Cyber Security Industry On The Rise In San Diego
Thursday, March 20, 2014
Special Feature On KPBS Midday Edition: ID Theft Concern For Consumers As Security Breach Expands Beyond Target
With news that retailers across the U.S. have been infected by the same malicious software that stole data from Target — consumers become more worried about identity theft.
EDC Cyber Study
A new report compiled by the San Diego Regional Economic Development Corporation, Sentek Global and Bank of America, says the region is positioned to experience substantial job creation in the industry, outpacing other local business sectors.
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The cyber security business in the San Diego region employs about 3,500 workers in 100 companies and could grow significantly in the near future, according to a report released Thursday.
Firms such as the anti-virus software maker ESET and the government contractor Sentek Global, which supplies the military with information technology services, have teamed up with the San Diego Regional Economic Development Corporation to lay the groundwork for making San Diego a cyber security hub.
Already, the regional cyber security business -- including the Navy's Space and Naval Warfare System Command Center, which has about 3,000 personnel -- has an economic impact estimated at $1.5 billion per year, according to a report released by the EDC Thursday.
The report found that the private sector cyber security business had a total economic impact of $809.5 million, and that military spending contributed an additional $705.8 million. The figures include direct impact, like payroll and contracts, and indirect as the money filters into the economy.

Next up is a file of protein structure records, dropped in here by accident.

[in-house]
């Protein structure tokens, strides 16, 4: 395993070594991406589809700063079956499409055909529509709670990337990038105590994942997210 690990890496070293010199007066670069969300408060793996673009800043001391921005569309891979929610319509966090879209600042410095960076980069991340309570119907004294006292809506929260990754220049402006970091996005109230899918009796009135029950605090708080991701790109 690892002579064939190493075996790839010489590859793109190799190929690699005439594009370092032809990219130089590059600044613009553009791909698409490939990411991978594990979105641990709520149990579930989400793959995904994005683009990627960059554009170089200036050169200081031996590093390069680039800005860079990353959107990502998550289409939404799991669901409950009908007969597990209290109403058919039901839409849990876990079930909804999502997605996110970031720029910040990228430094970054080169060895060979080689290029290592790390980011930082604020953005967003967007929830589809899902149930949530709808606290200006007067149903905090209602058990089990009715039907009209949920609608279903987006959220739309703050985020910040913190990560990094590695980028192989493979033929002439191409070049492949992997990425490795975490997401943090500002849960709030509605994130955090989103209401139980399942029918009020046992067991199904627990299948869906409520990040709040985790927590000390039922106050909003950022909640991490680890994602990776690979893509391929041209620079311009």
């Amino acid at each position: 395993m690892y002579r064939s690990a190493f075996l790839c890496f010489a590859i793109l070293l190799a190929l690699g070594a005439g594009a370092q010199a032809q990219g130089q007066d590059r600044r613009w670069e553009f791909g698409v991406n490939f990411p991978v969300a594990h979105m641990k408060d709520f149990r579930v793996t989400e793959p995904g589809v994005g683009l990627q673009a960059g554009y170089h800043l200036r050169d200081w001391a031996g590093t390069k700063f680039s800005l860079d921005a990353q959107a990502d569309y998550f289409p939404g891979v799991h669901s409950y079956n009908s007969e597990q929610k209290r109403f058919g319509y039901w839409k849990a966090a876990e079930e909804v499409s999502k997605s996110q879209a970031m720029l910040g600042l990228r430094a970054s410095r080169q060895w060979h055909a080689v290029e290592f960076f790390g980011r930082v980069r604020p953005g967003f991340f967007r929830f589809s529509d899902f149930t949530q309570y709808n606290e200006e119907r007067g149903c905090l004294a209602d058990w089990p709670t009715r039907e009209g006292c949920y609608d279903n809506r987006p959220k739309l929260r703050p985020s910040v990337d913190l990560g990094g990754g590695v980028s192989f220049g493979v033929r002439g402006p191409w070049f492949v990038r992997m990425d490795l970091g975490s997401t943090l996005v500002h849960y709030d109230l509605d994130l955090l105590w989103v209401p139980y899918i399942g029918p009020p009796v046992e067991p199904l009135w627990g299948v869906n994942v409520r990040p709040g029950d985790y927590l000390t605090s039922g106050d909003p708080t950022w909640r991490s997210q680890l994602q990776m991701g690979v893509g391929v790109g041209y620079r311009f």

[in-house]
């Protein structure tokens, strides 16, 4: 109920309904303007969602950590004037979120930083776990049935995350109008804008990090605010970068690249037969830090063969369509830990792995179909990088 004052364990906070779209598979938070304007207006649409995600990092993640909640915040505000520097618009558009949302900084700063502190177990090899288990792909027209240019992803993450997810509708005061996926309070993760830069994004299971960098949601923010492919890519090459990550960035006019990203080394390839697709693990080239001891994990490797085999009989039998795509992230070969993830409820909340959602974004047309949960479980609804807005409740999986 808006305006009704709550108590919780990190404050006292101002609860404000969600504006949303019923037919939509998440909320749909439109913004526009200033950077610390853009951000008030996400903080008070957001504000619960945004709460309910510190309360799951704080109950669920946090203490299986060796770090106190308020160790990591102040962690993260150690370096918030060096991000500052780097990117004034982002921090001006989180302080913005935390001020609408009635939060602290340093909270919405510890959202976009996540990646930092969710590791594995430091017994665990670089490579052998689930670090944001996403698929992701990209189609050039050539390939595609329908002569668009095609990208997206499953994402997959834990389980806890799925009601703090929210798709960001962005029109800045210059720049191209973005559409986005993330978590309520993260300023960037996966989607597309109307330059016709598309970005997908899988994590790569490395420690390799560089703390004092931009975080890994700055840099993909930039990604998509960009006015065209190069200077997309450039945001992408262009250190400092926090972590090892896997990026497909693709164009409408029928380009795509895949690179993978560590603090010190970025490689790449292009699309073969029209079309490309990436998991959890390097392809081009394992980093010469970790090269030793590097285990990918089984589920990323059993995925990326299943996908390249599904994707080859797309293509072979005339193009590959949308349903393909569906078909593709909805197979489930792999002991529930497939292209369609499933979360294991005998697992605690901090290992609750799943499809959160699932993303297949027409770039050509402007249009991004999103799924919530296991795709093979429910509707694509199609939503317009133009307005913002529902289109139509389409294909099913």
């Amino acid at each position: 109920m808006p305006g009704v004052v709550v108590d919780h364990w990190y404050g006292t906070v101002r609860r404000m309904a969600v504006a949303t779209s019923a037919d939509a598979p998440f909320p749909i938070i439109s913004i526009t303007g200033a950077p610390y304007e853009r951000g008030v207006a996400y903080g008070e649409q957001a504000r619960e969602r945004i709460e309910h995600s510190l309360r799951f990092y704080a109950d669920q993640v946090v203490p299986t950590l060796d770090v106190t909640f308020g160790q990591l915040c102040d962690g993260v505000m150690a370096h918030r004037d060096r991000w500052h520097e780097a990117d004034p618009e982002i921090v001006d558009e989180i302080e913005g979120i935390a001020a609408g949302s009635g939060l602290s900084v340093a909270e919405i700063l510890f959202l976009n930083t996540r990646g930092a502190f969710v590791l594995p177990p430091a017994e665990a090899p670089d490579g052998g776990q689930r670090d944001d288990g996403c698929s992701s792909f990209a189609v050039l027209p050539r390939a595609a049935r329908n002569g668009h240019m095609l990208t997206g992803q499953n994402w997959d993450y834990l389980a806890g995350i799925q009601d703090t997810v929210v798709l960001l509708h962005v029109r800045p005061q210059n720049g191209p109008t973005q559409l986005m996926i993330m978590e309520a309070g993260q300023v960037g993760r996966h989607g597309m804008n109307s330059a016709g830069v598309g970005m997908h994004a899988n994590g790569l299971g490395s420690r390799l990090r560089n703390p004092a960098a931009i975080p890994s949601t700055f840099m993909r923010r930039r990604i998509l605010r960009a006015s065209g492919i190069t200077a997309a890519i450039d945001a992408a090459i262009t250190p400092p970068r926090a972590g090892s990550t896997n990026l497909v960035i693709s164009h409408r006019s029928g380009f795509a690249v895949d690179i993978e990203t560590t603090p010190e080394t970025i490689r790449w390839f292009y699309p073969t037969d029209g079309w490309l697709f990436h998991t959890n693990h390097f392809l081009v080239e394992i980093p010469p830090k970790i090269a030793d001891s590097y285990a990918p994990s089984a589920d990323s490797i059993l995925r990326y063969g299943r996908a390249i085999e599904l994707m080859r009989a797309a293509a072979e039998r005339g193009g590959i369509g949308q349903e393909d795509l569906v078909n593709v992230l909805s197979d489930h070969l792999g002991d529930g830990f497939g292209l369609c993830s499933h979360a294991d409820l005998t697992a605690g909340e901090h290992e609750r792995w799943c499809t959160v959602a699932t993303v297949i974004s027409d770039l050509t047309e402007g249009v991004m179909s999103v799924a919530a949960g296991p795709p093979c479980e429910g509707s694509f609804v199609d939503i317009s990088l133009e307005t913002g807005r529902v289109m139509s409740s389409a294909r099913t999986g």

With the Department of Defense proposing to spend $23 billion on fighting cyber crime over the next five years, much of that money could come here, according to the report.
In response, the launch of a public-private partnership called the Cyber Center of Excellence was announced. The center will connect cyber-related companies with military leaders and academic partners to pursue a common strategy to promote the region's cyber strengths.
"Cyber can be San Diego's next big jobs generator," said Mark Cafferty, president and CEO of the EDC. "Like biotech was 30 years ago, cyber has the potential to be a driving force for growth in both our innovation and military economies."
While total employment in the San Diego region is expected to grow by 2.2 percent this year, cyber security jobs could jump 13 percent, according to the report.
In a recent, high-profile data breach, Target reported that 40 million credit and debit card accounts were compromised between Nov. 27 and Dec. 15, and that hackers stole names, phone numbers, and email and mailing addresses from as many as 70 million customers.
The loss not only impacted the individual customers but tarnished the chain's image. The company reported U.S. sales declined 6.6 percent in the fourth quarter of last year.
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